6 Exciting Developments in Multiple Sclerosis Research

Multiple sclerosis (commonly referred to as MS) is a disease where the immune system attacks the brain and spinal cord, causing an array of symptoms that range from mild to severe. Fatigue is the most common, along with pain and cognitive changes, while tremors, hearing loss, and seizures are less common but do occur.

Today, about 2.3 million people have some form of MS. And the number of diagnoses seems to be on the rise in recent years.

Why Are More People Being Diagnosed?

No one knows for sure exactly why MS diagnoses are increasing. But Bruce Bebo, PhD, Executive Vice President of Research for the National MS Society, points out that it may not be because more people are actually developing the disease. Instead, he thinks itís possible that more people who have it are getting properly diagnosed, thanks to greater awareness of the disease, better access to medical care, and improved diagnostic capabilities.

6 Important MS Research Topics

Regardless of the reason, as greater numbers of MS patients are identified, more research is needed to understand the disease and how best to treat it. Here are six areas that scientists are currently focusing on:

1. The Sex Puzzle: Although both women and men can get MS, Bebo says that the disease is two to three times more common in females. But what makes some women more susceptible than others?

Itís likely a combination of factors, but a new study from Johns Hopkins found that women with MS may have a lower intake of anti-inflammatory nutrients and antioxidants like folate (vitamin B9) and vitamin E. This could make them more vulnerable to illness; inflammation causes nerve damage in MS patients. "Itís not clear from this study whether these differences result from inflammation, or [if the differences actually] trigger the inflammation," Bebo says. But the link between womenís nutrient intake and MS is an area that warrants more research in the future.

2. Diet Matters: Diet is a big topic in MS research: "Researchers are pursuing [other] important leads relating to dietófor example, that vitamin D levels may be linked to MS risk, that childhood obesity increases MS risk, or that salt intake may trigger inflammation," Bebo says. All of these theories are being looked at to gain a deeper understanding of MS triggers and find better ways to head off the disease.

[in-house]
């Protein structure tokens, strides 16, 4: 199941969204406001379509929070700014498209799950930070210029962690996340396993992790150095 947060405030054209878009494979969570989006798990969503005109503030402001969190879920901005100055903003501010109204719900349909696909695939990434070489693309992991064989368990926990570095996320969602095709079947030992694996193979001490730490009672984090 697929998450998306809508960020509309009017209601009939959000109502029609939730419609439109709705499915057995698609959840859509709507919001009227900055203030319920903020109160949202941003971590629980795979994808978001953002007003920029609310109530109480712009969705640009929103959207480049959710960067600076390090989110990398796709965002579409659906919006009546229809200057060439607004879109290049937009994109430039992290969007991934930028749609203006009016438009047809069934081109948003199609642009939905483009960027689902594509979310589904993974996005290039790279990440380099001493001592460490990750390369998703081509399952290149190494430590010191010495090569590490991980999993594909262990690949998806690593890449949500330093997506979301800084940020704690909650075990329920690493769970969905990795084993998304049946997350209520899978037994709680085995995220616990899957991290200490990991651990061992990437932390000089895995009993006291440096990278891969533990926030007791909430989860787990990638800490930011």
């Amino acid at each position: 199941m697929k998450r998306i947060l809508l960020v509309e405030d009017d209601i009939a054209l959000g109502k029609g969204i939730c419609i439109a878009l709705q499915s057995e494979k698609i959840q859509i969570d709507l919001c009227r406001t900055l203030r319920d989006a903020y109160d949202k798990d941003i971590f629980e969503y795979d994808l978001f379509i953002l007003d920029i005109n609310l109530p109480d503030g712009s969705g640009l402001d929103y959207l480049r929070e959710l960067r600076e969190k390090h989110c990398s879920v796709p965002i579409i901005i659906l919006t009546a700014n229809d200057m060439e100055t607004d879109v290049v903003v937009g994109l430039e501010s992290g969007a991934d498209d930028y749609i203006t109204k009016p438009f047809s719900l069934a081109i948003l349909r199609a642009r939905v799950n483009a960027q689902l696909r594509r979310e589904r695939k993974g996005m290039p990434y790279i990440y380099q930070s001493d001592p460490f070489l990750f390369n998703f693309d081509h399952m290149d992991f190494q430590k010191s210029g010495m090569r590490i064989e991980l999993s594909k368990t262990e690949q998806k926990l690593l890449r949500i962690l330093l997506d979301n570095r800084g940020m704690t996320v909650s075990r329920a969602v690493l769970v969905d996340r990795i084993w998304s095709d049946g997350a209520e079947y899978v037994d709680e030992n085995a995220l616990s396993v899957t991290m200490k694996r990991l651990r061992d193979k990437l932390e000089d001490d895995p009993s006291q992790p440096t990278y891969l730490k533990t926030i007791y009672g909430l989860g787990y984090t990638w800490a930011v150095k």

3. Gut Facts: Another potential breakthrough on the MS front comes from Australian researchers, who believe that common bacteria in the gut can help protect against MS. As Bebo explains, the gut contains billions of harmless bacteria, which research suggests helps keep the immune system balanced; the idea is that gut bacteria may play a role in the immune system attacks common in MS. "We are funding several researchers who are pursuing this lead to determine if gut bacteria differ in people with MS, and if altering bacteria can affect the course of disease."

4. Lifestyle Issues: "Increasing evidence suggests that lifestyle factors help influence whether a person develops MS, and may also influence disease course and quality of life," Bebo says. What subjects intrigue MS researchers? Bebo cites "rehabilitation techniques, exercise, diet, complementary therapies, and other factors that will address the most crucial concerns of people who live with MS," as important subjects.

5. Stem Cell Therapies: Scientists are also exploring the promise of stem cell research, though no stem cell therapies have yet been approved to treat MS. "Although small, early studies have been published, larger and longer controlled studies are needed to determine the safety and effectiveness of using stem cells to treat MS," Bebo notes. "We need to determine what the optimal cells, delivery methods, safety, and actual effectiveness of these current experimental therapies might be for different people with MS."

6. Treatment Options: The need to develop new treatments to better prevent, control, and reduce the progression of MS is always a priority. Bebo says, "There are 12 disease-modifying therapies approved for treating MS, largely focusing on the relapsing forms of MS." (These include relapsing-remitting MS, progressive-relapsing MS, and secondary-progressive MS with relapses.) Recently, two new treatments were recently approved: One is an injectable medication taken every two weeks, while the other is administered intravenously for several consecutive days twice a year.

Looking Forward

The good news for people with MS and their families is that so many new and promising developments are currently underway to prevent and treat MS. "Researchers are stepping up to the plate, forming collaborations across the U.S. and even worldwide to address these issues, and these collaborations promise to move this research forward exponentially," Bebo points out.

"Significant progress is being made both in treating MS relapses and in understanding the forces in the genes and environment that combine to cause MS. But we need to find therapies that stop and reverse MS progression, and we need to learn more about the risks, triggers, and biological responses causing MS so that prevention becomes a reality."

To stay on top of the latest research news and developments on MS, you can visit the National MS Societyís website at nationalmssociety.org.

Bruce Bebo, PhD, National MS Society, reviewed this article.

Sources

Bruce Bebo, PhD, Executive Vice President of Research for the National MS Society. Email interview, March 1, 2015.

Allan Kermode, Marzena Fabis Pedrini, et al. "Helicobacter Pylori Infection as a Protective Factor Against Multiple Sclerosis Risk in Females." Journal of Neurology, Neurosurgery & Psychiatry 2015. Published online January 19, 2015.